BUFFALO, N.Y. — More than 24 hours after New York Gov. Andrew Cuomo announced an order suspending elective surgeries in Erie County, health care providers are still seeking clarification as to the extent of the order, which goes into effect on Friday.
The order was issued in response to rising numbers of COVID-19 cases, and is aimed at ensuring there are enough hospital beds to accommodate a projected increase in patients.
Kaleida Health, which operates several Western New York hospitals and health care facilities, began to postpone and reschedule non-emergent procedures that would require lengthy hospital stays a week prior to the governor's decree.
But according to Kaleida, it is still waiting written directives as to whether, for example, the order applies only to elective/planned surgery that requires an overnight stay, or if it also impacts same day procedures, offsite surgery centers, etc.
ECMC says it also waiting for clarification on this and other issues.
Non-Answers From the New York State Department of Health
2 On Your Side posed similar questions to the state health department on Monday, and additionally inquired what would be considered elective vs necessary, if the state made that decision, or whether it will be determined by local doctors, hospitals, and health care networks.
After waiting for more than a day for a response, we got only a brief statement from State Health Department Public Information Spokesperson Jill Montag which read: "The suspension of elective surgeries in Erie County takes effect on Friday. Guidance is forthcoming."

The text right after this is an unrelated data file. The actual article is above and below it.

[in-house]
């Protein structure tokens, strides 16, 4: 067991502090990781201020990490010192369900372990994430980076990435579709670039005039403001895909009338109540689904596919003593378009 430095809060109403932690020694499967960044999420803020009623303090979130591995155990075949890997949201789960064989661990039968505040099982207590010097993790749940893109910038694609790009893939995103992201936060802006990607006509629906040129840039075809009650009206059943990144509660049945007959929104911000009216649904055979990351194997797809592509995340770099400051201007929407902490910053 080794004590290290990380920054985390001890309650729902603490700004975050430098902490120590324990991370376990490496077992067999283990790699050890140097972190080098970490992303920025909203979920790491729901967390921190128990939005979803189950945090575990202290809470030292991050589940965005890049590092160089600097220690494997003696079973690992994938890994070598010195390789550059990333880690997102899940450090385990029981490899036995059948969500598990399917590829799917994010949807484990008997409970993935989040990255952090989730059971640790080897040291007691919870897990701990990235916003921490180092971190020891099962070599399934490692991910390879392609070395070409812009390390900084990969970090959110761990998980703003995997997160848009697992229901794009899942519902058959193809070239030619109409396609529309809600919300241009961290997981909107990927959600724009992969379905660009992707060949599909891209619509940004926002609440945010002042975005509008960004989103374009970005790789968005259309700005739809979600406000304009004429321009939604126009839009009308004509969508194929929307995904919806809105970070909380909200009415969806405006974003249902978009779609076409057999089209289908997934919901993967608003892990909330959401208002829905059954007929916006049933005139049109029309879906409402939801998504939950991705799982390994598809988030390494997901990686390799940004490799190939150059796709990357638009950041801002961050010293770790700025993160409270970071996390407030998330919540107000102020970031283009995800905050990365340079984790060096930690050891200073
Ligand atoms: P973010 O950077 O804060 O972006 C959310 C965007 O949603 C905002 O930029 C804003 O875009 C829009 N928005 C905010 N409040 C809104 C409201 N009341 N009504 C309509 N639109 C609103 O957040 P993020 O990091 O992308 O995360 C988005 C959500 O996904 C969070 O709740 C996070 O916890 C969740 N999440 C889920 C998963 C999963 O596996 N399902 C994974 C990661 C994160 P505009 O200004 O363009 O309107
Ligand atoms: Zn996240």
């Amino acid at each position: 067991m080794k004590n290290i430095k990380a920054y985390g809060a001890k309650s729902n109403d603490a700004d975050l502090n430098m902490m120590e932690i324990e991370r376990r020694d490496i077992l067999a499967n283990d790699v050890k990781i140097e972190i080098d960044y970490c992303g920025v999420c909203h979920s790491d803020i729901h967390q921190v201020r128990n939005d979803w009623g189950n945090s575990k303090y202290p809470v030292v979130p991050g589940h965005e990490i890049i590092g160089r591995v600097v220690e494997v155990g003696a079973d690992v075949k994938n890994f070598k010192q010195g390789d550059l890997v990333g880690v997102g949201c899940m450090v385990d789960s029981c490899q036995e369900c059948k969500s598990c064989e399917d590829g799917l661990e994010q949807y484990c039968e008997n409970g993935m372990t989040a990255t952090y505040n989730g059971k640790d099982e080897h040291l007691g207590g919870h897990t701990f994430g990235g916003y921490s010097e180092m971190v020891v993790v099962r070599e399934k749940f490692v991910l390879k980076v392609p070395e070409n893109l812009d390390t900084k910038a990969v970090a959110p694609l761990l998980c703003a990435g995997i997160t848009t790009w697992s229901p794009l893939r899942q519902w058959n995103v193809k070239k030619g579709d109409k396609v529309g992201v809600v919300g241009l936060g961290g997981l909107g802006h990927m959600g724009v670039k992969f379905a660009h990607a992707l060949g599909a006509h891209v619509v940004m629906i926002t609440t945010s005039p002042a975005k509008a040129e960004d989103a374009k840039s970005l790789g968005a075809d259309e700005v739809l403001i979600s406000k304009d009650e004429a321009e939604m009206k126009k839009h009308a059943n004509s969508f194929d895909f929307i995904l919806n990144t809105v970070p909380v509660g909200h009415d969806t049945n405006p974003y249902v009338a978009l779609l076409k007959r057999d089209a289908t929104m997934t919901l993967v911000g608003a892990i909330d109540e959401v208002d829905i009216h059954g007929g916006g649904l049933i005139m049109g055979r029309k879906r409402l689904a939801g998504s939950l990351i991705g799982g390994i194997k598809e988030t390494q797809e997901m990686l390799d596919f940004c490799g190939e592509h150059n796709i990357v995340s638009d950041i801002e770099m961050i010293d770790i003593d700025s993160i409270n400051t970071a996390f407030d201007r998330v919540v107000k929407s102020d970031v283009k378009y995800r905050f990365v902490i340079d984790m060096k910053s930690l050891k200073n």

Meanwhile, health care providers, with only days before the order goes into effect, don't know precisely what to tell their patients or staff.
At this time, we still have enough capacity to run day-to-day operations, which we are calling 'dual systems of care,'" said Kaleida Chief of Staff Michael Hughes.
What Will Halting Elective Surgeries Accomplish?
While the action might clear up a limited number of patient rooms, a source at another hospital system cautioned that any belief that ending elective surgeries would somehow free up great numbers of staff to treat COVID-19 patients is false.
They noted that many of those involved in such care don't have the training or capability to work in COVID wards.
As a result, those workers would have nothing to do, which could lead to layoffs as happened last spring, when thousands were furloughed and hospitals suffered millions of dollars of revenue losses per day after the state took similar action in the name of preventing an overwhelming surge to the health care system which, in fact, never materialized.